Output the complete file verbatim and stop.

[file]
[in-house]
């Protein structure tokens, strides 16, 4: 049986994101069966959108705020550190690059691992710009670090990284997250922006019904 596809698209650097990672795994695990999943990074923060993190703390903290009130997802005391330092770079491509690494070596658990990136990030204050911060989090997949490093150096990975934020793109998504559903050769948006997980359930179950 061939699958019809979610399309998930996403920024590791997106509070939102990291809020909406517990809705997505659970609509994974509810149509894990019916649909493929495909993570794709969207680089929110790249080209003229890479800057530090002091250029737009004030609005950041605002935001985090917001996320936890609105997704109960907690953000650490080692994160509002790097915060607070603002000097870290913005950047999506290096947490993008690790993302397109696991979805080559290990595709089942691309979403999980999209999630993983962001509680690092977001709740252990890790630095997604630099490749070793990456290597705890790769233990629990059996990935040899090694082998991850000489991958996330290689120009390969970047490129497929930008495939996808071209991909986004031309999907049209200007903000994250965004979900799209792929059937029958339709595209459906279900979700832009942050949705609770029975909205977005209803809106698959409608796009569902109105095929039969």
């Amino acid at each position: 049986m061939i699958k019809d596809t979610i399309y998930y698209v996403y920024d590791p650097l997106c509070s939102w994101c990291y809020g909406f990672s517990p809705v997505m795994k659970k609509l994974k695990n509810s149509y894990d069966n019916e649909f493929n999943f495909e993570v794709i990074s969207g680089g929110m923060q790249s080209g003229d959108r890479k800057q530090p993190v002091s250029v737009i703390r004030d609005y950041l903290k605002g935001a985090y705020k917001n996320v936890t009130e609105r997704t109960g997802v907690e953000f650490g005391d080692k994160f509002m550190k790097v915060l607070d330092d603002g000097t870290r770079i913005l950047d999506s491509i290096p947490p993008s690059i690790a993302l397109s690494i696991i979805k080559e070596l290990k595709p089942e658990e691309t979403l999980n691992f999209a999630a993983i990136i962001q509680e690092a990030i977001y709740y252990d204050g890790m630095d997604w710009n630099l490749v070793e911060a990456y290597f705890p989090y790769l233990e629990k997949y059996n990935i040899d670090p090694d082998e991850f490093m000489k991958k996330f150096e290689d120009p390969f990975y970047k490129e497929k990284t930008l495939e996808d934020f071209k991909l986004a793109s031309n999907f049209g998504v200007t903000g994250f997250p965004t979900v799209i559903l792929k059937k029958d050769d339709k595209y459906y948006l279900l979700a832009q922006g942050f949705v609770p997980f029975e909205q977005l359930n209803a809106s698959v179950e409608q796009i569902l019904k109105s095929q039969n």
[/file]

[in-house]
């Protein structure tokens, strides 16, 4: 049986994101069966959108705020550190690059691992710009670090990284997250922006019904 596809698209650097990672795994695990999943990074923060993190703390903290009130997802005391330092770079491509690494070596658990990136990030204050911060989090997949490093150096990975934020793109998504559903050769948006997980359930179950 061939699958019809979610399309998930996403920024590791997106509070939102990291809020909406517990809705997505659970609509994974509810149509894990019916649909493929495909993570794709969207680089929110790249080209003229890479800057530090002091250029737009004030609005950041605002935001985090917001996320936890609105997704109960907690953000650490080692994160509002790097915060607070603002000097870290913005950047999506290096947490993008690790993302397109696991979805080559290990595709089942691309979403999980999209999630993983962001509680690092977001709740252990890790630095997604630099490749070793990456290597705890790769233990629990059996990935040899090694082998991850000489991958996330290689120009390969970047490129497929930008495939996808071209991909986004031309999907049209200007903000994250965004979900799209792929059937029958339709595209459906279900979700832009942050949705609770029975909205977005209803809106698959409608796009569902109105095929039969």
């Amino acid at each position: 049986m061939i699958k019809d596809t979610i399309y998930y698209v996403y920024d590791p650097l997106c509070s939102w994101c990291y809020g909406f990672s517990p809705v997505m795994k659970k609509l994974k695990n509810s149509y894990d069966n019916e649909f493929n999943f495909e993570v794709i990074s969207g680089g929110m923060q790249s080209g003229d959108r890479k800057q530090p993190v002091s250029v737009i703390r004030d609005y950041l903290k605002g935001a985090y705020k917001n996320v936890t009130e609105r997704t109960g997802v907690e953000f650490g005391d080692k994160f509002m550190k790097v915060l607070d330092d603002g000097t870290r770079i913005l950047d999506s491509i290096p947490p993008s690059i690790a993302l397109s690494i696991i979805k080559e070596l290990k595709p089942e658990e691309t979403l999980n691992f999209a999630a993983i990136i962001q509680e690092a990030i977001y709740y252990d204050g890790m630095d997604w710009n630099l490749v070793e911060a990456y290597f705890p989090y790769l233990e629990k997949y059996n990935i040899d670090p090694d082998e991850f490093m000489k991958k996330f150096e290689d120009p390969f990975y970047k490129e497929k990284t930008l495939e996808d934020f071209k991909l986004a793109s031309n999907f049209g998504v200007t903000g994250f997250p965004t979900v799209i559903l792929k059937k029958d050769d339709k595209y459906y948006l279900l979700a832009q922006g942050f949705v609770p997980f029975e909205q977005l359930n209803a809106s698959v179950e409608q796009i569902l019904k109105s095929q039969n």